Did the Supreme Court Just Turn Texas Blue?

Francis Wilkinson writes editorials on politics and U.S. domestic policy for Bloomberg View. He was executive editor of the Week. He was previously a national affairs writer for Rolling Stone, a communications consultant and a political media strategist.
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Tuesday was a busy day for Texas Republicans. After the Supreme Court invalidated a key part of the Voting Rights Act that specifically covered Texas, state Attorney General Greg Abbott promised that his state, newly freed from federal oversight, would "immediately" implement its previously blocked voter ID law.

The law's a zinger: It requires voters to display proper identification, such as a concealed-weapons permit, while disallowing the use of student ID's from state universities. By the state's own data, Hispanics are markedly less likely to possess the required identification. And some citizens seeking proper ID may have to pay for a copy of a birth certificate in order to obtain it.

Having promised to resurrect what is arguably the nation's most partisan voter ID law, Abbott mentioned one more thing: "Redistricting maps passed by the Legislature may also take effect without approval from the federal government."

The maps in question were adopted with "discriminatory purpose," according to a federal district court panel, whose ruling, it seems, was just rendered moot by the Supreme Court. Three facts explain how the panel reached that conclusion. Population growth over the past decade gave Texas four new seats in the U.S. House of Representatives. Almost all of that growth resulted from Hispanic and black population increases. Yet once state Republicans finished drawing their election maps, the number of Texas districts in which racial minorities are a majority actually declined.

Texas, like California and New Mexico, is already a minority-majority state, with non-Hispanic whites accounting for less than 45 percent of state population. Demographics are changing fast. According to demographer William Frey at the Brookings Institution, only 31.1 percent of Texans under the age of 5 are non-Hispanic white.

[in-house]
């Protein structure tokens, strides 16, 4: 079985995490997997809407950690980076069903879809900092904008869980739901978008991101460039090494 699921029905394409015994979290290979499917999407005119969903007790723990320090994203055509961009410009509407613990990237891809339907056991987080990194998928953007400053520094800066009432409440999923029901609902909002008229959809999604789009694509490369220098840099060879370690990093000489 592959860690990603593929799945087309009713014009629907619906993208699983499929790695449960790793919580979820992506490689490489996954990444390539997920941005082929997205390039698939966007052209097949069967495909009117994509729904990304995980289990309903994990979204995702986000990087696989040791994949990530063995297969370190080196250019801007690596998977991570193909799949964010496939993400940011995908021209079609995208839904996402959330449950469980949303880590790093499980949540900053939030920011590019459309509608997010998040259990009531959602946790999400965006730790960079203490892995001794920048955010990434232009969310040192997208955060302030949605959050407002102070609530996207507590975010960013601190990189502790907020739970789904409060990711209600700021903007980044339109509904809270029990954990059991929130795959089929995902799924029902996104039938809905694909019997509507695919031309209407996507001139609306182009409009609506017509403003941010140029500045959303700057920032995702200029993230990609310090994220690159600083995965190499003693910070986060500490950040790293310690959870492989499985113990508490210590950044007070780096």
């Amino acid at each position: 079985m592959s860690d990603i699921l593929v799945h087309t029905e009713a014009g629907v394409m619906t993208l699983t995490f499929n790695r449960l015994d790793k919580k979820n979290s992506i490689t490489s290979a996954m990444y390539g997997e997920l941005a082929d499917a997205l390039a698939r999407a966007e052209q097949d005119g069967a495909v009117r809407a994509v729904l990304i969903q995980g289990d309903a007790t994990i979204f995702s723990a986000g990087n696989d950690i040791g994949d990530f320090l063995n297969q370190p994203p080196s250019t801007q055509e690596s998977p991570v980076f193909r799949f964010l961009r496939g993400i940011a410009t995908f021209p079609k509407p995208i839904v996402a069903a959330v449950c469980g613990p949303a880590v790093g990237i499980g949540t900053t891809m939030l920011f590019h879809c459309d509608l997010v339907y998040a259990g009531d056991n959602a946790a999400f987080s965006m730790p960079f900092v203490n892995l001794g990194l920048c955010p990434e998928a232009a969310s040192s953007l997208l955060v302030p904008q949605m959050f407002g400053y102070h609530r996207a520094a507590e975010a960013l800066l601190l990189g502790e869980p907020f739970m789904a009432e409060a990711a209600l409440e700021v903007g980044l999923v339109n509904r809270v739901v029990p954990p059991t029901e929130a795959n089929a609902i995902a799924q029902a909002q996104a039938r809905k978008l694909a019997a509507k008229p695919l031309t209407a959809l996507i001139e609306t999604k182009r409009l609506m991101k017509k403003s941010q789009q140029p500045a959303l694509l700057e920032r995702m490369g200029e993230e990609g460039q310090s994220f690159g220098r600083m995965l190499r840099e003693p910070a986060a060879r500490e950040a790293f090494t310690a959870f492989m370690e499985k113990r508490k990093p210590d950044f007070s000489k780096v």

The demographic wave exposes a peculiar bind Republicans face in redistricting. Democratic majorities use redistricting to maximize their political power. But because the Democratic Party is a multiracial coalition, the redistricting process is partisan without necessarily being racial. For Republicans, partisan is racial. In a diverse state such as Texas, when Republicans aim at Democrats, they inevitably hit minorities. And each hit risks deepening the alienation that many minorities already feel from the Republican Party.

There is little public polling on minority awareness or reaction to voter-suppression efforts, so it's hard to gauge the impact.

Via e-mail, pollster Matt Barreto of Latino Decisions passed along a line from a November 2012 survey, in which more than nine in 10 black voters said there is "a need for the federal government to play a role in protecting the interests of racial and ethnic minorities in the area of voting rights."

That's not much to go on. Whether Hispanic voters share that "concern," however, and whether such concern translates into anger will influence the next few years of Texas politics. The state is basically a vast untapped Democratic well.

"There are currently 2 million Latinos eligible to vote who are not registered in Texas. There are 800,000 African Americans eligible to vote, but not registered in Texas," Baretto said. "Registration rates are comparatively low in Texas because historically it has not been competitive and the Democratic Party in Texas has an abysmal record of outreach to minorities."

That's changing. Democrats are now investing in organizing the state. They have a long way to go. But if the combination of Republican redistricting and voter ID regulations -- both of which inhibit minority power -- wake the sleeping nonwhite majority, the state's demographic wave could hit shore sooner than many realize. Under optimal circumstances, Barreto said the state could become a battleground in four to eight years.

Republicans seem perversely eager to bring it on. After spending the morning gearing up to annoy blacks and Hispanics, Texas Republicans inspired a fiery filibuster by Democratic state legislator Wendy Davis that stretched into the night. By trying to regulate abortion rights out of existence, Texas Republicans made a national hero of Davis, who is already talking of running for governor. Altogether, quite a day.

This column does not necessarily reflect the opinion of Bloomberg View's editorial board or Bloomberg LP, its owners and investors.

To contact the author on this story:
Frank Wilkinson at fwilkinson1@bloomberg.net